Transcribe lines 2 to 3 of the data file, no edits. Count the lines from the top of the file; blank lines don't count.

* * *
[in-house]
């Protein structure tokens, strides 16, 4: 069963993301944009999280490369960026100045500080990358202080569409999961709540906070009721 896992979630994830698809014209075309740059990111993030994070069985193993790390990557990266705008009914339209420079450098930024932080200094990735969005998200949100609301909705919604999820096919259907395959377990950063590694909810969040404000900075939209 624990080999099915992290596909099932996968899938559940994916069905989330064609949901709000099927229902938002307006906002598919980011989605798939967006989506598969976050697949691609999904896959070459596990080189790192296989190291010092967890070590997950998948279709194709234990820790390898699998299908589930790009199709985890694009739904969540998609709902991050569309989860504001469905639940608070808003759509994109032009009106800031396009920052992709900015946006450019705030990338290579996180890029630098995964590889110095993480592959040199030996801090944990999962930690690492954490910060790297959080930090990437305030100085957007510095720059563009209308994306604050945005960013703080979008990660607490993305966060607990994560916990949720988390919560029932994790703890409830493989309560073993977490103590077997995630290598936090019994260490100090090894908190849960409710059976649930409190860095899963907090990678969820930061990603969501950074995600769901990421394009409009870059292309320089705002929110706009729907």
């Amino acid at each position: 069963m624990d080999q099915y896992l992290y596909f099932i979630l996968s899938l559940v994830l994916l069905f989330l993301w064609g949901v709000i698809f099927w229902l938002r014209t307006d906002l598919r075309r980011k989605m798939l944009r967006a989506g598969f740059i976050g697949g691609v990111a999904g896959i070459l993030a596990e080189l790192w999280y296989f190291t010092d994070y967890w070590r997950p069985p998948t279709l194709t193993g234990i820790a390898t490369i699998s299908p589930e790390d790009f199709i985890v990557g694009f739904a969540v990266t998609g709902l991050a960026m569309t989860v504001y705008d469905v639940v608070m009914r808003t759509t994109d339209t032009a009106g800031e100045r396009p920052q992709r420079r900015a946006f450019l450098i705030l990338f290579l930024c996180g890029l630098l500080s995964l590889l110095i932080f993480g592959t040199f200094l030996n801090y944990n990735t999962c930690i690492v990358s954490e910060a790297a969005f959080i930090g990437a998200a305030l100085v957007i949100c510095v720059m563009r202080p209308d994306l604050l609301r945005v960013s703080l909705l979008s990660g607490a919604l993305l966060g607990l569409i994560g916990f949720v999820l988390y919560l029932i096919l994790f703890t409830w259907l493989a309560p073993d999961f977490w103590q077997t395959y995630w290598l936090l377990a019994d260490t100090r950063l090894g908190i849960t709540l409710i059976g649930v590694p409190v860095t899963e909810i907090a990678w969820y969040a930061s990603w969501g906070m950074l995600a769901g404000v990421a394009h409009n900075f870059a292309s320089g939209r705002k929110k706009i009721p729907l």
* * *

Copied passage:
């Protein structure tokens, strides 16, 4: 069963993301944009999280490369960026100045500080990358202080569409999961709540906070009721 896992979630994830698809014209075309740059990111993030994070069985193993790390990557990266705008009914339209420079450098930024932080200094990735969005998200949100609301909705919604999820096919259907395959377990950063590694909810969040404000900075939209 624990080999099915992290596909099932996968899938559940994916069905989330064609949901709000099927229902938002307006906002598919980011989605798939967006989506598969976050697949691609999904896959070459596990080189790192296989190291010092967890070590997950998948279709194709234990820790390898699998299908589930790009199709985890694009739904969540998609709902991050569309989860504001469905639940608070808003759509994109032009009106800031396009920052992709900015946006450019705030990338290579996180890029630098995964590889110095993480592959040199030996801090944990999962930690690492954490910060790297959080930090990437305030100085957007510095720059563009209308994306604050945005960013703080979008990660607490993305966060607990994560916990949720988390919560029932994790703890409830493989309560073993977490103590077997995630290598936090019994260490100090090894908190849960409710059976649930409190860095899963907090990678969820930061990603969501950074995600769901990421394009409009870059292309320089705002929110706009729907």
């Amino acid at each position: 069963m624990d080999q099915y896992l992290y596909f099932i979630l996968s899938l559940v994830l994916l069905f989330l993301w064609g949901v709000i698809f099927w229902l938002r014209t307006d906002l598919r075309r980011k989605m798939l944009r967006a989506g598969f740059i976050g697949g691609v990111a999904g896959i070459l993030a596990e080189l790192w999280y296989f190291t010092d994070y967890w070590r997950p069985p998948t279709l194709t193993g234990i820790a390898t490369i699998s299908p589930e790390d790009f199709i985890v990557g694009f739904a969540v990266t998609g709902l991050a960026m569309t989860v504001y705008d469905v639940v608070m009914r808003t759509t994109d339209t032009a009106g800031e100045r396009p920052q992709r420079r900015a946006f450019l450098i705030l990338f290579l930024c996180g890029l630098l500080s995964l590889l110095i932080f993480g592959t040199f200094l030996n801090y944990n990735t999962c930690i690492v990358s954490e910060a790297a969005f959080i930090g990437a998200a305030l100085v957007i949100c510095v720059m563009r202080p209308d994306l604050l609301r945005v960013s703080l909705l979008s990660g607490a919604l993305l966060g607990l569409i994560g916990f949720v999820l988390y919560l029932i096919l994790f703890t409830w259907l493989a309560p073993d999961f977490w103590q077997t395959y995630w290598l936090l377990a019994d260490t100090r950063l090894g908190i849960t709540l409710i059976g649930v590694p409190v860095t899963e909810i907090a990678w969820y969040a930061s990603w969501g906070m950074l995600a769901g404000v990421a394009h409009n900075f870059a292309s320089g939209r705002k929110k706009i009721p729907l």